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Dana Dana Blankenhorn has been a business journalist for over 25 years and has covered the online world professionally since 1985. He founded the "Interactive Age Daily" for CMP Media, and has written for the Chicago Tribune, Advertising Age, and dozens of other publications over the years.
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December 01, 2005

Bells Formally Seek End of Network Neutrality

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Posted by Dana Blankenhorn

wsmith.jpgBellSouth has joined AT&T's call to end "network neutrality" and let it charge rents for sites' access to customers.

BellSouth CTO William Smith said he only wanted to charge some sites for "better" access, but he used the exact same rationale as AT&T head Ed Whitacre, that BellSouth's investment in lines justifies its killing the basic principle behind the Internet. .

A House subcommittee has begun auctioning off the end of network neutrality as it considers new broadband legislation. The Bells have all the money in the world, and can win this fight with a corrupt Congress unless you act now.

If you have an AT&T or BellSouth DSL line, you need to seek out an alternative and send those companies a letter saying you will switch unless they back off. A marketplace response to a marketplace threat is the correct alternative here.

My personal fear is that, given the large share of market AT&T and Verizon (MCI) hold in the Internet core, the companies could do exactly what they're threatening there and take payments under the table. But if they do that after the Congress demands network neutrality, the solution would be to throw top executives in jail.

This threat is as serious as a heart attack, and needs to be taken as such by all those who care about the Internet.

Comments (8) + TrackBacks (2) | Category: Internet | Telecommunications | law


COMMENTS

1. rwsevier on December 1, 2005 12:15 PM writes...

Dear Sirs:

If Bellsouth begins charging for site access to the internet, I shall immediately cancel my DSL service and swith to another system.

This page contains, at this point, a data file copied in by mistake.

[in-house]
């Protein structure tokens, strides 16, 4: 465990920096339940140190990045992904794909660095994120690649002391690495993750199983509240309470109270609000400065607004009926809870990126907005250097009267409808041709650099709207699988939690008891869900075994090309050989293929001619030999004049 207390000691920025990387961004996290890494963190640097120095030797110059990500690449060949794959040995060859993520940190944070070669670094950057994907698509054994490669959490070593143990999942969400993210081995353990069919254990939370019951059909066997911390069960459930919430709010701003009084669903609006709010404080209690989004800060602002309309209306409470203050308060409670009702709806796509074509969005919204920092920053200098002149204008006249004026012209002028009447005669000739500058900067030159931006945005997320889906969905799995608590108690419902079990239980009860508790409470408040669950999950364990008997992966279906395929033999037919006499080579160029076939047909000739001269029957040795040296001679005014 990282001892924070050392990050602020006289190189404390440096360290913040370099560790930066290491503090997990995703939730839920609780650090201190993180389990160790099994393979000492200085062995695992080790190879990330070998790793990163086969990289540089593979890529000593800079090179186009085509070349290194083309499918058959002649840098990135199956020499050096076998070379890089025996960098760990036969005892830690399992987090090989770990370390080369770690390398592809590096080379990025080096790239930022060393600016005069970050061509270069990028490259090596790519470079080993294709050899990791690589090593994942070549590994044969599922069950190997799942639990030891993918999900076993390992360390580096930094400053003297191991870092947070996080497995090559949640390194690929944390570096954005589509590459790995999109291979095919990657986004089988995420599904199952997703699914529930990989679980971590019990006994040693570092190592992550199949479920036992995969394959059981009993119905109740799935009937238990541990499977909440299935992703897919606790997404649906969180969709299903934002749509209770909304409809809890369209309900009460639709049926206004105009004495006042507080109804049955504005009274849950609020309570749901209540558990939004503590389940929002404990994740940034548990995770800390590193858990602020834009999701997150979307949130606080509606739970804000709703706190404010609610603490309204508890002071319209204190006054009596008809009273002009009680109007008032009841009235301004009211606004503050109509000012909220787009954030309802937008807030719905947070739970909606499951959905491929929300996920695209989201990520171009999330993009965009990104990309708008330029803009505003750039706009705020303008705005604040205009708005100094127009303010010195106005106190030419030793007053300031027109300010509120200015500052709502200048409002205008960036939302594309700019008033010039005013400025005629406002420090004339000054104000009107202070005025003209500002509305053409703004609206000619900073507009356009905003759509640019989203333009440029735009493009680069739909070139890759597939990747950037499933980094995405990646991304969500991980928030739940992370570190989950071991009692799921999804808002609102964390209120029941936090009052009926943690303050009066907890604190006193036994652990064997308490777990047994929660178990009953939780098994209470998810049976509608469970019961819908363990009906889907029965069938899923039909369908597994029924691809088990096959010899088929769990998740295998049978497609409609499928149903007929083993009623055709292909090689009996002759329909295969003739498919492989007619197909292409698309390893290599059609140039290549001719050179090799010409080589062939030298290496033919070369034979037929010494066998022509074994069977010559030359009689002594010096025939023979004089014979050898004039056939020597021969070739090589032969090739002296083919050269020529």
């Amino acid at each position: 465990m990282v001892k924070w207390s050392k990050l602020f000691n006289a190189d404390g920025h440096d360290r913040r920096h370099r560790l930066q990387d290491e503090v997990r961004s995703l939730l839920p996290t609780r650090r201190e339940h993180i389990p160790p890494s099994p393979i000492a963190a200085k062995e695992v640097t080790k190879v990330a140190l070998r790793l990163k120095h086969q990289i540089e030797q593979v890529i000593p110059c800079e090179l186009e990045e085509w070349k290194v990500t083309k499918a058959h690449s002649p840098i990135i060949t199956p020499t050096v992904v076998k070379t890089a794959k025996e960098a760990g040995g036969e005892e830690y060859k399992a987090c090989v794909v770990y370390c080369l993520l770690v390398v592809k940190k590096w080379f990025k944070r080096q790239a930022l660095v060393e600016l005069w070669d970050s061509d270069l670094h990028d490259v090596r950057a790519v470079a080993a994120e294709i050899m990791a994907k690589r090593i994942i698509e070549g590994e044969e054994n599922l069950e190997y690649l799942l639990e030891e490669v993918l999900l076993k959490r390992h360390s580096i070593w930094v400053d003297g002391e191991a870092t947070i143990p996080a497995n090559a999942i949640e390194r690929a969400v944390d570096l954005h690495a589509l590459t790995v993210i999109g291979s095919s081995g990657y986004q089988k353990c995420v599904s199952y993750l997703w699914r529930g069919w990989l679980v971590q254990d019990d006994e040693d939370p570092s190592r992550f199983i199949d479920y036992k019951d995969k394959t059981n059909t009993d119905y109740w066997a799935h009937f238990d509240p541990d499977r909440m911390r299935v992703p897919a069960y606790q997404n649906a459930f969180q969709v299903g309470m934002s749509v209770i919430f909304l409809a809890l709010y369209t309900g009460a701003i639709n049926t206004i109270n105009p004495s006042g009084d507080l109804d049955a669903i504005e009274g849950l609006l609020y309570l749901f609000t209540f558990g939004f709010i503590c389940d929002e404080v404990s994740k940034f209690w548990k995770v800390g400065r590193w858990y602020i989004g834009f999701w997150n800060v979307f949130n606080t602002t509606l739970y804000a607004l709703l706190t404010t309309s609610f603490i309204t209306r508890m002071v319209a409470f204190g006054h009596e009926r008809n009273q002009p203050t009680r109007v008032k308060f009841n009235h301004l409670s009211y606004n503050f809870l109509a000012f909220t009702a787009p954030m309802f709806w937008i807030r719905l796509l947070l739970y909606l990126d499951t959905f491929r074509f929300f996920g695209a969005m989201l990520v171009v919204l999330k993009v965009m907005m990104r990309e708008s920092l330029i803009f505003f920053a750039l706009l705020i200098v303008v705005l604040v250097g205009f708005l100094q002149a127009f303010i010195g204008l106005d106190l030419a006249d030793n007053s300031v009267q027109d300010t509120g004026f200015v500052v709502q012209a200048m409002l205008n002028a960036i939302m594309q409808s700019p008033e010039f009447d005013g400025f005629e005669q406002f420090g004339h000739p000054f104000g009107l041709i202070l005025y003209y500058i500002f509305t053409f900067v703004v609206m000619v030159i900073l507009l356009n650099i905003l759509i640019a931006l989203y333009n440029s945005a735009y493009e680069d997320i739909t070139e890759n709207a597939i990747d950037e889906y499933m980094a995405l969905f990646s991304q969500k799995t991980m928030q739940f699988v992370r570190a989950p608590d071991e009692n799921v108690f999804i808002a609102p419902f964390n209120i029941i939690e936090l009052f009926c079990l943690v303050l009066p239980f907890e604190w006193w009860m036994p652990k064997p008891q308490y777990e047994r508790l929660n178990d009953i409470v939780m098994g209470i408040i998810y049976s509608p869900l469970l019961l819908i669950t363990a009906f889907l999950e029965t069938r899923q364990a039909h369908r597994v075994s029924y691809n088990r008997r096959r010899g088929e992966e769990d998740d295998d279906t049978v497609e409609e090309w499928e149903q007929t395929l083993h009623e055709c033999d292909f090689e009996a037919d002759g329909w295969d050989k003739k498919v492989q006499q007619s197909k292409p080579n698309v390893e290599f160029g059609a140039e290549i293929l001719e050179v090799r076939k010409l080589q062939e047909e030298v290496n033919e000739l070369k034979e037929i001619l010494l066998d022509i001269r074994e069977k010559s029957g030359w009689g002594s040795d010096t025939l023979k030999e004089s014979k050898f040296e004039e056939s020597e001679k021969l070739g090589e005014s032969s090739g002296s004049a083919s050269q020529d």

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2. Jose Figueredo on December 1, 2005 03:08 PM writes...

Dear Bell$outh,

If network neutrality is abolished, not only I will discontinue my DSL service, but my voice service at my home, and the services of every customer that I support in the South Florida area, the Internet is an equal opportunity network and the comments of William Smith are offensive and threaten to put and end to the Interent as it was orginlally developed.

Thank you,

Jose V Figueredo
MCSA, Network+, A+

Permalink to Comment

3. J. Lee on December 1, 2005 04:40 PM writes...

Network neutrality is great, but if everyone switched to Vonage over Cable Broadband tomorrow, the Bells would fold, or in the least would have no incentive to keep their wireline network turned on. Then what? Free lunches can last for years even a decade or more, but not forever. In 50 years, whoever's maintaining our beloved IP and wireless networks will have to be paid somehow.

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4. Jesse Kopelman on December 1, 2005 05:18 PM writes...

J. If everyone was using cable broadband, why would we care if the Bells turned off their networks? A network with 0 users doesn't serve a purpose. Meanwhile, there is nothing to stop them from selling their own VoIP service over cable! IP means you can easily separate the service layer from the physical network. Don't believe the lies of the incumbants, the money they charge users for a "pipe" is more than enough to recoupe their costs. Competition will lower their margins, but it will only knock them out of business if they are poorly run.

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5. Riceman on December 1, 2005 06:24 PM writes...

To address the first two posters, we already pay for site access. That's what our monthly bill for Internet service is for. Secondly, the Internet has never been an equal opportunity network, even in its infancy. Being able to freely connect to other networks through your provider is largely attributed to our free market society. Most persons would not accept a service that denied access to sites where you would want to connect to; which is why AOL and CompuServe opened their networks to the Internet all those years ago. You might try convincing the RoC that the Internet is an "equal opportunity network", too. Let me know how that goes.